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Broken-backed Bug (Taylorilygus apicalis)


Detailing the physical features, habits, territorial reach and other identifying qualities of the Broken-backed Bug.

 Updated: 8/23/2019; Authored By Staff Writer; Content ¬©www.InsectIdentification.org




The natural bend in the wings of the Broken-backed Seed Bug evoke sympathy for this healthy and hungry insect.



Broken-backed Seed Bugs are mostly green with traces of brown on their wings. Their eyes are white. The upper part of each leg ('thigh') is thicker than the lower section. The tips of the wings bend downward, giving them a broken appearance, but it is a natural angle. They are capable of flying and are often seen on sunflowers. Young offspring are called nymphs. They look like smaller, plumper versions of adults with short wing coverings. As their name suggests, they eat seeds and seed pods of beans and other flowers. This damage impairs the seed from germinating. They are also transmitters of a plant parasite that deforms flower formation. These attributes render the Broken-backed Seed Bug a pest.
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Taxonomic Hierarchy
Kingdom: Animalia
  Phylum: Arthropoda
    Class: Insecta
      Order: Hemiptera
        Family: Miridae
          Genus: Taylorilygus
            Species: apicalis
Identifying Information
Scientific Name: Taylorilygus apicalis
Category: True Bug
Size (Adult; Length): 4mm to 5mm (0.16in to 0.20in)
Colorwheel Graphic Colors: green, brown
Descriptors: v, shield, white, eyes, beak, flying, bent, broken, wings
Territorial Map
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Territorial Reach (A-to-Z)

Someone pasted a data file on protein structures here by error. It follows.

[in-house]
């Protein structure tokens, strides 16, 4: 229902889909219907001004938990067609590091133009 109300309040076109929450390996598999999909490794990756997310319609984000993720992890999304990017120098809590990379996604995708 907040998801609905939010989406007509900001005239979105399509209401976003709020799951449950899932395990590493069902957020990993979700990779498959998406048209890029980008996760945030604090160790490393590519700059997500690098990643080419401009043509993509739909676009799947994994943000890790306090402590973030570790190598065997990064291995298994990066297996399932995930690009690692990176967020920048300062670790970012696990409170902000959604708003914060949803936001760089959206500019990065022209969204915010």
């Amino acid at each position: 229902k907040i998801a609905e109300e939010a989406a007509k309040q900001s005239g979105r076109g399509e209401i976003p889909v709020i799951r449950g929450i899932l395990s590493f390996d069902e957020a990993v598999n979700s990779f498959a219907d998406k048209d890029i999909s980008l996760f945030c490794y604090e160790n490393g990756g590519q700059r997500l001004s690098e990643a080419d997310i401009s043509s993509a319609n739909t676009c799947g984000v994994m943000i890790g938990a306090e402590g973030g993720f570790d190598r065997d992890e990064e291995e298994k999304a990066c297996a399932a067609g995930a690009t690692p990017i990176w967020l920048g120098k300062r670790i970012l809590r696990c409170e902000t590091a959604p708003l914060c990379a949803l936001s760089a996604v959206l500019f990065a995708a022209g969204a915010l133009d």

Alabama
Alaska
Arizona
Arkansas
California
Colorado
Connecticut
Delaware
Florida
Georgia
Hawaii
Idaho
Illinois
Indiana
Iowa
Kansas
Kentucky
Louisiana
Maine
Maryland
Massachusetts
Michigan
Minnesota
Mississippi
Missouri
Montana
Nebraska
Nevada
New Hampshire
New Jersey
New Mexico
New York
North Carolina
North Dakota
Ohio
Oklahoma
Oregon
Pennsylvania
Rhode Island
South Carolina
South Dakota
Tennessee
Texas
Utah
Vermont
Virginia
Washington
West Virginia
Wisconsin
Wyoming
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Alberta
British Columbia
Manitoba
New Brunswick
Newfoundland and Labrador
Nova Scotia
Ontario
Prince Edward Island
Quebec
Saskatchewan
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Mexico
Note: An insect's reach is not limited by lines drawn on a map and therefore species may appear in areas, regions and/or states beyond those listed above as they are driven by environmental factors (such as climate change), available food supplies and mating patterns. Grayed-out selections indicate that the subject in question has not been reported in that particular territory. U.S. states and Canadian provinces / territories are clickable to their respective bug listings.